Tuesday, June 14, 2011

Other Cabinets of Curiosities

A little over a week ago, the Inamorato and I made our way over to Proteus Gowanus which includes within its walls the Observatory (a gallery space) and the Morbid Anatomy Library. The library has a nice little collection (the emphasis on "little"), but didn't seem miles more thrilling than what I would expect to find in someone's home.

In the Observatory, I was happy to catch an alchemy themed group show (Curses! It just closed yesterday.). It was, again, small, but well curated (by Pam Grossman, author of Phantasmaphile), with pieces from the always prolific Molly Crabapple of Dr. Sketchy's fame, Ann McCoy (whose work I really love), and a pair of etchings by Ukrainian artist Marina Korenfeld - who is new to me and was glad to find out about (at left, her etching Abraxas).

Over all, though, the artwork in the Obsevatory aside, excitement felt a little thin on the ground. When I picture what I want Proteus Gowanus to look like in my head, the images are far more dense, grand and exciting.

Remember that blog post of mine from way back in 2009 in which I wrote about thoughts of Victorian interior decoration, and about how taxidermy frightens me and about how I'm frightened of a mad, lonely, little old lady-hood? Well, many, many things have changed since that post and I am altogether one hundred percent aesthetically attuned with the person with whom I share my domicile. I don't think there's anyone in this house who would get particularly upset by a taxidermied crocodile, say (except, of course, with worrying about where it would go). What I really need are picture frames. I mean, I now live in a house where the biggest problems are all book and paper related, which is how it should be. Or maybe we have possibly too many wigs. I am certain we will keep each other from any sort of Collyer-dom. If there are any exciting design additions to Cabinet Headquarters, I will be sure to share them.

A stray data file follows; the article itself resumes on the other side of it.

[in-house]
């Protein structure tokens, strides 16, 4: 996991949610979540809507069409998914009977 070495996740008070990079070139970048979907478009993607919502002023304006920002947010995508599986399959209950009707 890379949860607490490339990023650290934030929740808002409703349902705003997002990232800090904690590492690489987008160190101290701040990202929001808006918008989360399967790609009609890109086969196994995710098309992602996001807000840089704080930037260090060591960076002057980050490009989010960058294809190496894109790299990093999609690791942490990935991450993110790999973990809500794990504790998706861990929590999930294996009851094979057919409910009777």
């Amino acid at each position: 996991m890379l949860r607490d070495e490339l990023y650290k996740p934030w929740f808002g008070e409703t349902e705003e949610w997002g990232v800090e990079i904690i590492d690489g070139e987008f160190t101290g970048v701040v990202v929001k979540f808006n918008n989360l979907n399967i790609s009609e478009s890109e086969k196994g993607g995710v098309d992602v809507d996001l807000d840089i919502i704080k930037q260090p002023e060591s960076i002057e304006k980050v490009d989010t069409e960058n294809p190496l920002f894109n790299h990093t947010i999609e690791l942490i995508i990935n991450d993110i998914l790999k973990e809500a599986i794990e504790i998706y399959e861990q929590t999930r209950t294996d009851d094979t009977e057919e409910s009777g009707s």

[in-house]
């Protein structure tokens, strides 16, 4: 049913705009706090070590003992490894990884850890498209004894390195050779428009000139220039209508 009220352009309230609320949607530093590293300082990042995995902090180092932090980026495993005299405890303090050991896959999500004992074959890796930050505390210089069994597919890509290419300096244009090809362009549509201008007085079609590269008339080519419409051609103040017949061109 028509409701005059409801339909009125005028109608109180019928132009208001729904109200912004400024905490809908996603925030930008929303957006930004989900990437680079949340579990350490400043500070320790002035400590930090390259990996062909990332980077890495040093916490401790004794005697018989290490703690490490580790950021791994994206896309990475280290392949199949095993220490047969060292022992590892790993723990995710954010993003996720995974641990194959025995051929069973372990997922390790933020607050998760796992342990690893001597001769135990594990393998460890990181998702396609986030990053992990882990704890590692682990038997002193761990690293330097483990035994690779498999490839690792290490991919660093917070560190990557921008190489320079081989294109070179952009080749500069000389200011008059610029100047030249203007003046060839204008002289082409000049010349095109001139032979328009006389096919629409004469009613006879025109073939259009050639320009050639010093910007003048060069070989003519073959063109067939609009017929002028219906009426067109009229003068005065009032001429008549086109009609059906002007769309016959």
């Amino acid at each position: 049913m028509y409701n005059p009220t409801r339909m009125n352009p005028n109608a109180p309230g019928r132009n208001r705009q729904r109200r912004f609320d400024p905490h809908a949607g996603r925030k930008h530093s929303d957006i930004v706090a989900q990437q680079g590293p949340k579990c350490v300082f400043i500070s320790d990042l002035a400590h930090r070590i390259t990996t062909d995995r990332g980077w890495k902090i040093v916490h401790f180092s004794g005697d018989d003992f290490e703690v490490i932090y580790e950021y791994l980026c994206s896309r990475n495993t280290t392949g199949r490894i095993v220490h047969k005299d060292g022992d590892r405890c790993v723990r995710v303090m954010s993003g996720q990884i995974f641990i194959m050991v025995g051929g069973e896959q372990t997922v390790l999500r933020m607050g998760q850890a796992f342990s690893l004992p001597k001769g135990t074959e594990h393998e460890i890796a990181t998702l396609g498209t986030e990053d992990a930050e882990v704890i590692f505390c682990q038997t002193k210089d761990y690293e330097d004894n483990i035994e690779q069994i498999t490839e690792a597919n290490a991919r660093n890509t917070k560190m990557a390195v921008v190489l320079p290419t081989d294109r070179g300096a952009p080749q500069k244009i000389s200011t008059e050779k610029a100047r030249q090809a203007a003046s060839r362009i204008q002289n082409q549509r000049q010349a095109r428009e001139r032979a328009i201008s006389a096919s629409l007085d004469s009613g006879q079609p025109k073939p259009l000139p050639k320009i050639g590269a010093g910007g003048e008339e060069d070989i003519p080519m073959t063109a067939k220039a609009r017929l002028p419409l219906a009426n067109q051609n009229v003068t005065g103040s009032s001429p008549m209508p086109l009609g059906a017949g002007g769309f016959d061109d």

A couple of weeks ago, the Times did a piece on a loft in Williamsburg that has been called by its owners, The House of Collection, and it's just lovely. Unlike some of the homes featured a couple of years ago, Paige Stevenson and Ahnika Meyer's loft looks airy and sunny and livable. And I am heartily jealous, though maybe I shouldn't be because the amount of work put into it over the past three decades is more than apparent.

I think it's clear that I like the spaces around me to be dense and busy. I'm a maximalist all the way, and one of the hardest things for me at my day job are the empty gray walls. I began this blog with the idea of it being a modern, digital Cabinet of Curiosities, and as I near my 400th post, I thought it would be a good idea to re-examine that mission. And upon reexamination, I think it still explains better than anything what I am striving to do here. The world, both past and present is full of so much interest and excitement that each of us are lucky if we get the chance to see or experience even the tiniest sliver of it.

Photo at right via nytimes.com

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